reached us, has struck us, so that we are—and remain—those who are struck by it.
In Hölderlin's poetry we experience the poem poetically. "The poem"—this word now reveals its ambiguity. "The poem" can mean poems in general, the concept of the poem that holds true for all the poems of world literature. But "the poem" can also mean that exceptional poem, the one poem which is marked out to concern us uniquely and fatefully, the one which is the poesis of the destiny wherein we stand, whether we know it or not, whether we are ready to submit to it or not.
We can also see from such titles as "The Poet's Vocation" and "The Poet's Courage," and from these poems themselves in their numerous versions, that Hölderlin has devoted his poetic activity to the poet and his destiny, and thus to the poem's proper character, its own unique nature.
Hölderlins poetic thinking also treats of poetry in the form of essays and sketches: "On the Procedure of the Poetic Spirit," "On the Differences Between the Poetic Forms," and "On the Parts of the Poem" (GSA IV, p. 241ff.). This is even more obvious from the poetic insight exhibited in his translations of "The Tragedies of Sophocles," in his "Commentaries to Oedipus," and "Commentaries to Antigone" (GSA V, 193ff, 263ff).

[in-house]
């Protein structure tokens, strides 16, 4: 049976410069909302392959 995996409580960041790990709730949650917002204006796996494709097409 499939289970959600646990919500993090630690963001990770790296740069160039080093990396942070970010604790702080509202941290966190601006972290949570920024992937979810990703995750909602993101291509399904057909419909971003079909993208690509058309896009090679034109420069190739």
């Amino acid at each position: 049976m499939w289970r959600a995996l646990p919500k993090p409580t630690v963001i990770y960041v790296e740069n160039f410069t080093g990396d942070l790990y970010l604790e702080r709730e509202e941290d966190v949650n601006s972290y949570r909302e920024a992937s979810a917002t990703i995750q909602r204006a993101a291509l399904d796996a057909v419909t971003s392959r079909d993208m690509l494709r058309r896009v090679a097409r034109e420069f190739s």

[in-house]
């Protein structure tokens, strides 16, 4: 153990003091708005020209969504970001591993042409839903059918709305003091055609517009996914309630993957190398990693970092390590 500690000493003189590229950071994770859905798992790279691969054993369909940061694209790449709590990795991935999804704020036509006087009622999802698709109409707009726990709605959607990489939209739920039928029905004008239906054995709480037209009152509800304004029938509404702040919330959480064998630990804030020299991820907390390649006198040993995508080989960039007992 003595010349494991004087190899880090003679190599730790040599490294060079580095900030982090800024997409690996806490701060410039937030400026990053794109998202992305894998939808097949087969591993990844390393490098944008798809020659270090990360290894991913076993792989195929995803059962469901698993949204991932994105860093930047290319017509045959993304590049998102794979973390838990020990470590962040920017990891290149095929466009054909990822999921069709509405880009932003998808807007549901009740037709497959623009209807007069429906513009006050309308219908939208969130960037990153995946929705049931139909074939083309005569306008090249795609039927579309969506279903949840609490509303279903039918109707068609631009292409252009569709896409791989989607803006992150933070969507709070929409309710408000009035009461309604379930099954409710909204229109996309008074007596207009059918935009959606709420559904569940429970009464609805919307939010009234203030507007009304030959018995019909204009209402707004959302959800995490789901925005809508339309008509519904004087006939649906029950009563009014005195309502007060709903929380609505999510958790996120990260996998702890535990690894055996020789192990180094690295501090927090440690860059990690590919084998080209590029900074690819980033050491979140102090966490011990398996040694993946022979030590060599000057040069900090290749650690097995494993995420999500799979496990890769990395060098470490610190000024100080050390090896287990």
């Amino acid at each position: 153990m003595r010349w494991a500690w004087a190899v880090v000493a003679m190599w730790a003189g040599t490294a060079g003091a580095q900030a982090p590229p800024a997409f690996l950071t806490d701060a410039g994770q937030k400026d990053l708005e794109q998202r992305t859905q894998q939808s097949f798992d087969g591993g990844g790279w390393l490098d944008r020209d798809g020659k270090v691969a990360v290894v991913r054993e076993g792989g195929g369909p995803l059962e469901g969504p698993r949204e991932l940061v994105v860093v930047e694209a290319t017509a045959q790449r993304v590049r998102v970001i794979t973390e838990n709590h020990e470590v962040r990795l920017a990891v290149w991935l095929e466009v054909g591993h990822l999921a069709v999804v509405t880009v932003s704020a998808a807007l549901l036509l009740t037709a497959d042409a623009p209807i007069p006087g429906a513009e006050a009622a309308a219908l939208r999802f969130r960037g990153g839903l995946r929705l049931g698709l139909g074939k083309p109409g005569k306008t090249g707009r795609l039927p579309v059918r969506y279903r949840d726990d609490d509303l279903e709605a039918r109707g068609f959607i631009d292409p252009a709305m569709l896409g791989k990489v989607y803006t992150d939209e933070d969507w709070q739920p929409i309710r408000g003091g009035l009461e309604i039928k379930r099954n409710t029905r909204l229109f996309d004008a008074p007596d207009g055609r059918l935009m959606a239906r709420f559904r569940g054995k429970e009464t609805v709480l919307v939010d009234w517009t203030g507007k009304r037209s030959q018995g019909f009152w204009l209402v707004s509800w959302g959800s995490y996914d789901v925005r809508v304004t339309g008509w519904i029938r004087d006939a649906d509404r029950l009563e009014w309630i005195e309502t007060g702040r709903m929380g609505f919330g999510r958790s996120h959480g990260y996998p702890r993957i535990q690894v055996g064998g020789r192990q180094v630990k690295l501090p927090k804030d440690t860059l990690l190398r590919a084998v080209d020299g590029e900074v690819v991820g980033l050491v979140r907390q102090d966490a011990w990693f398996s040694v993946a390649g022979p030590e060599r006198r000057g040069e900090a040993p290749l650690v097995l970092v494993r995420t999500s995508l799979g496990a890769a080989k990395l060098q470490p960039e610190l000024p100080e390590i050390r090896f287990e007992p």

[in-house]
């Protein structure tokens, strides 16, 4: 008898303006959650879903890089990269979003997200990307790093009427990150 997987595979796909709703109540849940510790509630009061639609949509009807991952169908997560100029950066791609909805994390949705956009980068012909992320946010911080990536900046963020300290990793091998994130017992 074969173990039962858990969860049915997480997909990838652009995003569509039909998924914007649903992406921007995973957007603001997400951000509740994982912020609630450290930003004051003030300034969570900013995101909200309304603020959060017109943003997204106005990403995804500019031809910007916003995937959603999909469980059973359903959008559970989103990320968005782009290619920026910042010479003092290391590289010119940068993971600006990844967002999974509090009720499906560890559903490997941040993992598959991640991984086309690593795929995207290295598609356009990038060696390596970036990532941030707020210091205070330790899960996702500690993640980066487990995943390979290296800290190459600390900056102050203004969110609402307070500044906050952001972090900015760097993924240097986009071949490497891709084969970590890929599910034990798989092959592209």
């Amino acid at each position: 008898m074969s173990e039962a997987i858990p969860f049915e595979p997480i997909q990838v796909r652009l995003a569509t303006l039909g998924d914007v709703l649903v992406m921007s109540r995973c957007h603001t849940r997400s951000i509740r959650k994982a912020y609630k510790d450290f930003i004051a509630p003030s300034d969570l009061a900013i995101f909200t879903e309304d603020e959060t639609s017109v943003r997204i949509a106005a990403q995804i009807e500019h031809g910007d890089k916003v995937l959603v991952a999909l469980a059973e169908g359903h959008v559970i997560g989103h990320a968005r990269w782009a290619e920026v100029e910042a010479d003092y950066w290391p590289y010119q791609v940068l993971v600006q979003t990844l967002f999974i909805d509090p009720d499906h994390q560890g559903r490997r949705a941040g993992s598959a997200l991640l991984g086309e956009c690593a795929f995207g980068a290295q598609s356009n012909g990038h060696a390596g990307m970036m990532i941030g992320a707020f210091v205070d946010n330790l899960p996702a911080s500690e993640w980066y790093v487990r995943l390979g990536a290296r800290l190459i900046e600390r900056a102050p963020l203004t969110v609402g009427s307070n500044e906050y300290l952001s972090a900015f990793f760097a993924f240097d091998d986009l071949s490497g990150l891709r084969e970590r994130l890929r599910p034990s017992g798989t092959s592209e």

Moreover, these "Essays on ..." and "Commentaries to ..." are based on constant self-examination of his poetic experience of his poem and what determines it.
In the depths of his being, so easily shattered and so frequently frightened off, Hölderlin knows in all clarity the proper form of his poem, as he tells us in the third stanza of his elegy "Bread and Wine" which he dedicated to his poet-friend Heinze and to whom he calls (GSA II, p. 91, lines 41ff.):
... So come! That we may behold the open,
So that we may seek what is our own, however far it may be.
... to each also is allotted his own,
Each one goes and comes to the place that he can.